Oracle Observations

December 18, 2011

The UKOUG performance tuning round table.

Filed under: Performance — bigdaveroberts @ 2:59 pm

At the tuning round table there were three experts: Jonathan Lewis, Maria Coulgan and Greg Rhan.

Hopefully Jonathan Lewis needs no introduction, Maria Colgan has worked at oracle in the server technology performance team and Greg Rahn works in the real world performance group, specialising in data warehouses and parallel query.

The first question was how the merge command speeded up processing.

The answer was that it produces 2 arrays and does bulk inserts and bulk updates.

However it was stated that depending on the actual data, array processing with exceptions might be a more effective solution.

In a discussion on sub-query un-nesting it was observed that giving the oracle optimiser a nested sub-query gives oracle the opportunity to un-nest the query, if you un-nest the query yourself Oracle has less potential optimisations to consider.

However, when Oracle un-nests a query, it doesn’t always produce the same plan that would be generated if the optimiser was presented with an already un-nested query!

In a discussion of AutoDoP (Degree of Parallelism), it was noted that it doesn’t consider the cost of the insert. I.e. a CTAS might select the wrong degree of parallelism for the select if the insert cannot cope with the rate that data is generated by the query!

AutoDoP can also be confused by compressed data.

It was suggested that the lack of persistence in Oracle’s implementation of cardinality feedback was a problem.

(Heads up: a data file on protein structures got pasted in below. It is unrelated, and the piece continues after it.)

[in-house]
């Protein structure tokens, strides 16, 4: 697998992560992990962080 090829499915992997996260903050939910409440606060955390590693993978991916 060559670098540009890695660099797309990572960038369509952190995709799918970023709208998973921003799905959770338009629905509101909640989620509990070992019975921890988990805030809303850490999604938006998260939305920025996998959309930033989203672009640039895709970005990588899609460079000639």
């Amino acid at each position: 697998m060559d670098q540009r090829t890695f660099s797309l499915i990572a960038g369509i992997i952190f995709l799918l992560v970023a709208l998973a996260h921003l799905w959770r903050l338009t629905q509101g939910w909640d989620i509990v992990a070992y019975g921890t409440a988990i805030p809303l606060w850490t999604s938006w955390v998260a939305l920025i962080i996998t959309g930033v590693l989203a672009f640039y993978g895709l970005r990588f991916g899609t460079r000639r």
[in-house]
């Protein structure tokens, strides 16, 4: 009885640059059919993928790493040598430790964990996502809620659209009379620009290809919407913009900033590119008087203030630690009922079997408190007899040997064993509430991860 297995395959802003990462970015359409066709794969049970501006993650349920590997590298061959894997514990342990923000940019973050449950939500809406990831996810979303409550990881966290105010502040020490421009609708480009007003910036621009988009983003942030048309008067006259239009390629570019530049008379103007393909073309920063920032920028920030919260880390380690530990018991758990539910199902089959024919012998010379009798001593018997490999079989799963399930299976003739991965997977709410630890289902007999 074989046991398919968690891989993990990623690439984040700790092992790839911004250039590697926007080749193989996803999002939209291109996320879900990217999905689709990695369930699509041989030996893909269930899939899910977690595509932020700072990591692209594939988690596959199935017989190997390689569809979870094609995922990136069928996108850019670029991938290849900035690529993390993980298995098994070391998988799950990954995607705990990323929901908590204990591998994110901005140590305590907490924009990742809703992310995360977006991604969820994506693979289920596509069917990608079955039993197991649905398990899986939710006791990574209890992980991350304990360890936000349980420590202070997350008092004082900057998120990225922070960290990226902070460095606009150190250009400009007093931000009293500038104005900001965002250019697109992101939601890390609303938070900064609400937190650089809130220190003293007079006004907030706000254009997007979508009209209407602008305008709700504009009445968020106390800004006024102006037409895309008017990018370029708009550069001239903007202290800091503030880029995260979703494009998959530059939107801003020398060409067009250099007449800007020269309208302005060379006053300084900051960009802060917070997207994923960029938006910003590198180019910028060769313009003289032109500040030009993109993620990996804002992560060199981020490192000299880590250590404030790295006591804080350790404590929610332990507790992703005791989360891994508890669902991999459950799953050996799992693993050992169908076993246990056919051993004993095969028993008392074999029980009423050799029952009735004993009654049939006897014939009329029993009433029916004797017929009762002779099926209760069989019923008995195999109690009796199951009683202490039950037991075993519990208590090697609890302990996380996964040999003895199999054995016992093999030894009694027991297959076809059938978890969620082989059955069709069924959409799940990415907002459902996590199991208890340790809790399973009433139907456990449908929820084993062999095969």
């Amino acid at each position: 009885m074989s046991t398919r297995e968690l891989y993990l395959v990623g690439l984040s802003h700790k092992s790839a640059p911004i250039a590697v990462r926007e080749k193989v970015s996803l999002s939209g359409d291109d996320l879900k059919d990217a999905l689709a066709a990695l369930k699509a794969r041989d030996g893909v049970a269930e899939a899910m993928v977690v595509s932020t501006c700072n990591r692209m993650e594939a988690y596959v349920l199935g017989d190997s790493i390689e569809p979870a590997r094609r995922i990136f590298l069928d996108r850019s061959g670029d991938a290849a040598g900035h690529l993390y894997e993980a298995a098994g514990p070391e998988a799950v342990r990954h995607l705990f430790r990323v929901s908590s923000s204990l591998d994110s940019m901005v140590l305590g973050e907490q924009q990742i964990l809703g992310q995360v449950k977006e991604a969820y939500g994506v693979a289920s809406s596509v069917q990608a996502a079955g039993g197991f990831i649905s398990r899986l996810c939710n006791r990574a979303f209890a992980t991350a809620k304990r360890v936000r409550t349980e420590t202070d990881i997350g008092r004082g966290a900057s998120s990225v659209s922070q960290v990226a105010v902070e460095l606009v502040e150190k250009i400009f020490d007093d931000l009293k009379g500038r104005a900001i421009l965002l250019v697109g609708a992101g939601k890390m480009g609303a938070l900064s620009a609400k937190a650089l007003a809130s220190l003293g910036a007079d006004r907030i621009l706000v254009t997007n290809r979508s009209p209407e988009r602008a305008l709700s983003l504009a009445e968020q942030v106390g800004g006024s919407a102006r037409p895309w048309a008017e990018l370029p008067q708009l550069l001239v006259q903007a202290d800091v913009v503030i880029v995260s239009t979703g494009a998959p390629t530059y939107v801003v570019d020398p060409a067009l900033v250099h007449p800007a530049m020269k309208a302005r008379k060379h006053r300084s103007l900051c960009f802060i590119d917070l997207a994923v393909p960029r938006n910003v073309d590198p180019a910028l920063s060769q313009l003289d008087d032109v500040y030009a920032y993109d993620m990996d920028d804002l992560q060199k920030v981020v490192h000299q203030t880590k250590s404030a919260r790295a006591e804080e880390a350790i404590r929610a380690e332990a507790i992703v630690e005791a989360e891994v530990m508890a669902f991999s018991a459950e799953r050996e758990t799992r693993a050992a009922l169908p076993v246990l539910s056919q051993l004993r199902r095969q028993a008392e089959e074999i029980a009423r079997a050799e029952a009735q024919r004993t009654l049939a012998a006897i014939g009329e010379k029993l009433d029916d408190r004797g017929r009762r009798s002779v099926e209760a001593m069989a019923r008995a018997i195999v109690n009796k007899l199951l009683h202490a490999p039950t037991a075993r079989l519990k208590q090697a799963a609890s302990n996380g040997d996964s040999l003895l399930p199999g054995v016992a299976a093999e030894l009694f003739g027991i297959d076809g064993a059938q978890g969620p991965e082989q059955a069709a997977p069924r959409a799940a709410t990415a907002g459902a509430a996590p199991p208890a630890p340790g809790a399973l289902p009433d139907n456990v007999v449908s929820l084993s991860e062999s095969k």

The response was: ‘watch this space’, presumably indicating that functionality in this area is still evolving and this is one of the things that might change!

One interesting thing that I had not considered was the possibility of forcing the optimiser version used to execute a query can be forced using a hint.

Standard edition was then considered, primarily because Standard edition included stored outlines, which are now deprecated but can’t be replaced by SQL plan management because this is currently an enterprise only feature!

It was suggested that while stored outlines were deprecated, there were currently no plans to de-support this feature.

Slightly off topic the question was asked: What is your favourite new feature in standard edition?

The two answers offered were:

1. Extended statistics
and
2. Pending statistics

On the subject of flash cache, it was suggested that using flash cache was only of potential value when you had maxed out the ram in the machine. i.e. the overhead of managing data in memory was much lower than the overhead of managing data in flash cache through the disk i/o code path.

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